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US Congress grills iOS developer about privacy policies for ‘Tweetbot’ app [updated]

The U.S. Congress is querying an iOS developer for information about whether it satisfies Apple’s privacy policies for apps and how and why it collects data from users. (The update is after the break.)

The Next Web received an information request sent to developer Tapbots from House Energy & Commerce Committee Chairmen Henry Waxman and Fred Upton. Tapbots is the brain behind the popular “Tweetbot” Twitter client for the iPad and iPhone.

“We are writing to you because we want to better understand the information collection and use policies and practices of apps for Apple’s mobile devices with a social element. We request that you respond to the following questions regarding the Tweetbot app,” explained the representatives in the letter’s introduction…

The information request included an examination about how often Tweetbot downloaded from the App Store, whether the developer had a privacy policy by the end of February 2012, and it inquired about obtaining a full copy of the policy.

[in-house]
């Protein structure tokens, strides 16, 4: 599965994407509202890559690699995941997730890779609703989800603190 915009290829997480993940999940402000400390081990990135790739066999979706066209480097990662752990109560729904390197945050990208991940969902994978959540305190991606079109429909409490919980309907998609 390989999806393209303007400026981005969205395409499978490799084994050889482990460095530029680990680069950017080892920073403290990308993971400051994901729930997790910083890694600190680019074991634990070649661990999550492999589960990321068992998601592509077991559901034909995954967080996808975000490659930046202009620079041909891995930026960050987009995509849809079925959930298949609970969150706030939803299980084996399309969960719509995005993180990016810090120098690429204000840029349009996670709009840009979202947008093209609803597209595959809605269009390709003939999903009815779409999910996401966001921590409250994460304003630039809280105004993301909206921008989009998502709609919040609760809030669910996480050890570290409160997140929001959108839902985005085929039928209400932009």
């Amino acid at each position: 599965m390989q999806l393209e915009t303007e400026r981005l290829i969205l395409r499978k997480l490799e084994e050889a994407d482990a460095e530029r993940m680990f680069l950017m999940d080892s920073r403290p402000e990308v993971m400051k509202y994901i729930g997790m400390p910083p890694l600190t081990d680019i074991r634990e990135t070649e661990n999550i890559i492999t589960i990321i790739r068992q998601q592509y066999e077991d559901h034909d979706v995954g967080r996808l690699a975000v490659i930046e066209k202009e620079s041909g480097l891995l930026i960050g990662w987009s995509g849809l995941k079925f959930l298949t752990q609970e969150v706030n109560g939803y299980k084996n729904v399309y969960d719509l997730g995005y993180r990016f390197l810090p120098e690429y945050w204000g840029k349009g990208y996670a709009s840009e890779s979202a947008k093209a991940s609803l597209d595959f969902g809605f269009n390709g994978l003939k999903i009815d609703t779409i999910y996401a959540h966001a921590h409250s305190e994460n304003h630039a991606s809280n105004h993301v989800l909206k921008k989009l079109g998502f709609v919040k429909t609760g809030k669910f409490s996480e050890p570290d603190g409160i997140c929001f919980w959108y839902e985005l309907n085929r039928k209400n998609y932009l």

The dispatch further probed if Tapbots’ iOS app transmitted address book particulars, and it questioned whether security measures were in place to protect users’ privacy. The correspondence most likely comes in lieu of recent media attention about the “Path” app debacle and further reports on Apple’s contact-sharing issues.

UPDATE:  The U.S. Congress sent its information request to “34 sellers of social apps for Apple Inc.’s mobile devices,” according to the House Energy & Commerce Committee.

“Following recent reports that apps could collect address book information and photos without notice and consent from users of Apple’s mobile devices, the members are seeking to better understand what, if any, information these particular apps gather, what they do with it, and what notice they provide to app users,” explained the subcommittee.

A few of the apps to receive letters include “Twitter,” “Path,” “,” “Facebook,” “SoundCloud,” “Foodspotting,” and more.

“The apps were selected for the inquiry based on their inclusion in the ‘Social Networking’ subcategory within the ‘iPhone Essentials’ area of Apple’s App Store,” the subcommittee contended.

A full list of letters and developers is available on the House Energy & Commerce Committee’s website. The representatives’ full note to Tapbots is available below.

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